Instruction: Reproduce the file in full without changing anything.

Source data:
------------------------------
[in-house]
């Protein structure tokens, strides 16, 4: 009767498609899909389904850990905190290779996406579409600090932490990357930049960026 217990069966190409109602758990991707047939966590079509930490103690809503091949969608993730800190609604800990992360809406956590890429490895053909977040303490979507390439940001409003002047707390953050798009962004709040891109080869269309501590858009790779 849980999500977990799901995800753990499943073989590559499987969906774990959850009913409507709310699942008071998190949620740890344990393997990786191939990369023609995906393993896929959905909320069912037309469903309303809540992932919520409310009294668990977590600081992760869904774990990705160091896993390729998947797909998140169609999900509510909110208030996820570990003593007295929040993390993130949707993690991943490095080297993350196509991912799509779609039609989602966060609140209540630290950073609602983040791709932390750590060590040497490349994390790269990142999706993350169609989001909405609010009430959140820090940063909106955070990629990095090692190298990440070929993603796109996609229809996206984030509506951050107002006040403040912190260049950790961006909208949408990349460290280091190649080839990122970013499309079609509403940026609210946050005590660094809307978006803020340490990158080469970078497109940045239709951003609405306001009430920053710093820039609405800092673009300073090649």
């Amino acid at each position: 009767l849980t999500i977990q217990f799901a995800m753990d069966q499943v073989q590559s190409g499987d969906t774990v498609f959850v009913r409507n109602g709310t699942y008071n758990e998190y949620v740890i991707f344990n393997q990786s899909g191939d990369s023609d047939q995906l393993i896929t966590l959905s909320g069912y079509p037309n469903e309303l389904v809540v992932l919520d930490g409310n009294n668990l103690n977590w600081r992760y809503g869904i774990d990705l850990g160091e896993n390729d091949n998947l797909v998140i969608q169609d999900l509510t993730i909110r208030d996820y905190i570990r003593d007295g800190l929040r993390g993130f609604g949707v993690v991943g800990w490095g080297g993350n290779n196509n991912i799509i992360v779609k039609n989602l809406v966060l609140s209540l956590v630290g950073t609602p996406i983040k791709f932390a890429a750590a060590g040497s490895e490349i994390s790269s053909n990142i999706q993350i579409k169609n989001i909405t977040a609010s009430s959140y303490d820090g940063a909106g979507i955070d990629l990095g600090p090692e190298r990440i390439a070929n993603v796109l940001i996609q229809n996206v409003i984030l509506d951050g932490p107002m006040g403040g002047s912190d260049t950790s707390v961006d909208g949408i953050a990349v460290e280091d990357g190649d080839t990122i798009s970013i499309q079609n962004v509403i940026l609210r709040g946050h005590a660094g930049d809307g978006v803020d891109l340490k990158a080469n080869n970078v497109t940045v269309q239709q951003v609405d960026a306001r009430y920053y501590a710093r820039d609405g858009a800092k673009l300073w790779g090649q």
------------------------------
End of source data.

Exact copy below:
[in-house]
């Protein structure tokens, strides 16, 4: 009767498609899909389904850990905190290779996406579409600090932490990357930049960026 217990069966190409109602758990991707047939966590079509930490103690809503091949969608993730800190609604800990992360809406956590890429490895053909977040303490979507390439940001409003002047707390953050798009962004709040891109080869269309501590858009790779 849980999500977990799901995800753990499943073989590559499987969906774990959850009913409507709310699942008071998190949620740890344990393997990786191939990369023609995906393993896929959905909320069912037309469903309303809540992932919520409310009294668990977590600081992760869904774990990705160091896993390729998947797909998140169609999900509510909110208030996820570990003593007295929040993390993130949707993690991943490095080297993350196509991912799509779609039609989602966060609140209540630290950073609602983040791709932390750590060590040497490349994390790269990142999706993350169609989001909405609010009430959140820090940063909106955070990629990095090692190298990440070929993603796109996609229809996206984030509506951050107002006040403040912190260049950790961006909208949408990349460290280091190649080839990122970013499309079609509403940026609210946050005590660094809307978006803020340490990158080469970078497109940045239709951003609405306001009430920053710093820039609405800092673009300073090649």
């Amino acid at each position: 009767l849980t999500i977990q217990f799901a995800m753990d069966q499943v073989q590559s190409g499987d969906t774990v498609f959850v009913r409507n109602g709310t699942y008071n758990e998190y949620v740890i991707f344990n393997q990786s899909g191939d990369s023609d047939q995906l393993i896929t966590l959905s909320g069912y079509p037309n469903e309303l389904v809540v992932l919520d930490g409310n009294n668990l103690n977590w600081r992760y809503g869904i774990d990705l850990g160091e896993n390729d091949n998947l797909v998140i969608q169609d999900l509510t993730i909110r208030d996820y905190i570990r003593d007295g800190l929040r993390g993130f609604g949707v993690v991943g800990w490095g080297g993350n290779n196509n991912i799509i992360v779609k039609n989602l809406v966060l609140s209540l956590v630290g950073t609602p996406i983040k791709f932390a890429a750590a060590g040497s490895e490349i994390s790269s053909n990142i999706q993350i579409k169609n989001i909405t977040a609010s009430s959140y303490d820090g940063a909106g979507i955070d990629l990095g600090p090692e190298r990440i390439a070929n993603v796109l940001i996609q229809n996206v409003i984030l509506d951050g932490p107002m006040g403040g002047s912190d260049t950790s707390v961006d909208g949408i953050a990349v460290e280091d990357g190649d080839t990122i798009s970013i499309q079609n962004v509403i940026l609210r709040g946050h005590a660094g930049d809307g978006v803020d891109l340490k990158a080469n080869n970078v497109t940045v269309q239709q951003v609405d960026a306001r009430y920053y501590a710093r820039d609405g858009a800092k673009l300073w790779g090649q």